As a general rule it has been traditionally accepted in the courts of England and Wales that costs follow the event. In British Columbia (Minister of Forests) v Okanagan Indian Band (2003) 114 CCR 2d 108 LeBel J said at para 19:

"The jurisdiction to order costs of a proceeding is a venerable one. The English common law courts did not have inherent jurisdiction over costs, but beginning in the late 13 th century they were given the power by statute to order costs in favour of a successful party. Courts of equity had an entirely discretionary jurisdiction to order costs according to the dictates of conscience."


In McDonald v Horn [1995] ICR 685 Hoffmann LJ took up the story at p 693.

"The court's jurisdiction to deal with litigation costs is based upon section 51 of the Supreme Court Act 1981, which, with some rearrangement of the words, is derived from section 5 of the Supreme Court of Judicature Act 1890:

'(1) Subject to the provisions of this or any other enactment and to rules of court, the costs of and incidental to all proceedings in … the High Court … shall be in the discretion of the court…. (3) The court shall have full power to determine by whom and to what extent the costs are to be paid. (4) In subsections (1) and (2) 'proceedings' includes the administration of estates and trusts.'

The background to the Act of 1890 is briefly as follows. In the old courts of common law, costs followed the event. The judge had no discretion. In the Court of Chancery, costs were in the discretion of the court but that discretion was exercised according to certain principles which I shall discuss later. The first Rules of the new Supreme Court of Judicature (enacted in 1875) adopted the Chancery practice. But in In re Mills' Estate (1886) 34 Ch D 24 the Court of Appeal decided that the Rules conferred a discretion only in cases in which before the Judicature Acts the courts would have had jurisdiction to make awards of costs. The Act of 1890 was intended to confer such jurisdiction in any case whatever.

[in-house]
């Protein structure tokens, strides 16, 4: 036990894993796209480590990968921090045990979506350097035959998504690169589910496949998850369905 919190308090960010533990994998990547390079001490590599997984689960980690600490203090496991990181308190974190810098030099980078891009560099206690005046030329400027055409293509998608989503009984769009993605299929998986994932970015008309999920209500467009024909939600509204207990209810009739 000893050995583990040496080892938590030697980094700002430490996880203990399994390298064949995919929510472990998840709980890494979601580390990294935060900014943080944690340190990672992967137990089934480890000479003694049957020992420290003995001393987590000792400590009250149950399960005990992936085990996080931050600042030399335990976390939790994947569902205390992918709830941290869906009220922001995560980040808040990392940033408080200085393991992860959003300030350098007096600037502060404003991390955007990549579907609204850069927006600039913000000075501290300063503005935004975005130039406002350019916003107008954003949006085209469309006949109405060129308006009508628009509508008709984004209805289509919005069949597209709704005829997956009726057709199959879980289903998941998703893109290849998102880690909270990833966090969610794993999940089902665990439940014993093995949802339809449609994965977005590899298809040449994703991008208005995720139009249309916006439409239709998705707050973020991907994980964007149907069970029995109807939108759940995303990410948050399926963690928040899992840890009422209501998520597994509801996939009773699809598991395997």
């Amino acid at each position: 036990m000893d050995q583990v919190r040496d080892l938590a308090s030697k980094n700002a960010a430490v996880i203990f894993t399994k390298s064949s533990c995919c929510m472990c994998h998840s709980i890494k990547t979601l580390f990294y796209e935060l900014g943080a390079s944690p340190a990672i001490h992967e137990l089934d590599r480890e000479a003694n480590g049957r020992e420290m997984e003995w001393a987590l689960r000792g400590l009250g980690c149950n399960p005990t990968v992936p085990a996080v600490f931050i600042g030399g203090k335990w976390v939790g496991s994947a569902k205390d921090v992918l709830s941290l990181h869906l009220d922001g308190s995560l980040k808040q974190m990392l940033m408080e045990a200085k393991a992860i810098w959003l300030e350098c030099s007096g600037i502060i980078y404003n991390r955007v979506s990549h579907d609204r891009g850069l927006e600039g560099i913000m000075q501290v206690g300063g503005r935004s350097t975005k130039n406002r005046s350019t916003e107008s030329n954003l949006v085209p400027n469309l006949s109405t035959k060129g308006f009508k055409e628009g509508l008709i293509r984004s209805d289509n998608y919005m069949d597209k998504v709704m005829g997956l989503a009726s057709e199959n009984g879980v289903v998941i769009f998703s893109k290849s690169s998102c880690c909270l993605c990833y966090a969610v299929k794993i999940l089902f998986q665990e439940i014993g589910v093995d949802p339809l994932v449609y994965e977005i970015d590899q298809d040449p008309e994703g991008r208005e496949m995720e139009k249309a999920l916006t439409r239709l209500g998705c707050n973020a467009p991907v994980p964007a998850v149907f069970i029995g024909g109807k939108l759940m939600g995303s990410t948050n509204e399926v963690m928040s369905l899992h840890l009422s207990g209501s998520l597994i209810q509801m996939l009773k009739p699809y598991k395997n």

In Aiden Shipping Co. Ltd. v. Interbulk Ltd [1986] AC 965 the House of Lords drew attention to the broad language of section 51 of the Supreme Court Act 1981. The policy, said Lord Goff of Chieveley, at p. 975, was to confer jurisdiction in wide terms:

'thus ensuring that the court has, so far as possible, freedom of action, leaving it to the rule-making authority to control the exercise of discretion (if it thinks it right to do so) by the making of rules of court, and to the appellate courts to establish principles upon which the discretionary power may, within the framework of the statute and the applicable rules of court, be exercised.'

The discretion conferred by section 51 is thus by no means untrammelled. It must be exercised in accordance with the rules of court and established principles."


In Aiden the House of Lords found it possible to interpret these wide statutory powers so as to confer a jurisdiction on a court, if it thought it just, to order the payment of costs by someone who was not even a party to the litigation. It considered that there was no justification for implying a limitation on the court's powers to the effect that costs could only be ordered to be paid by the parties themselves (see Lord Goff at pp 979–980).


In Davies v Eli Lilley & Co [1987] 1 WLR 1136 this court upheld an order made by Hirst J in the Opren litigation to the effect that the 1500 plaintiffs should contribute rateably to the costs incurred by the legally aided lead plaintiff in a test action. Lloyd LJ said at p 1144 that Order 62 Rule 3(3) was concerned with the manner in which, and not the time at which, the court's discretion as to costs should be exercised, and that there was nothing in the language of the rule to prohibit the exercise of the discretion at an earlier stage than the conclusion of the proceedings where the interests of justice so required. Sir John Donaldson MR congratulated the judge (at p 1143) on providing a very fair and workable order in a novel and highly complex situation.


In Steele Ford & Newton v CPS [1994] 1 AC 22 the House of Lords held that section 51 did not confer a power on a court to order the payment of a successful party's costs out of central funds in the absence of any express statutory power enabling such an order to be made. After referring to a number of situations in which a court was unable to achieve justice for a successful litigant, Lord Bridge said (at pp 40–41)

"I will not multiply examples, but I hope I have said enough to explain why I cannot attribute to the...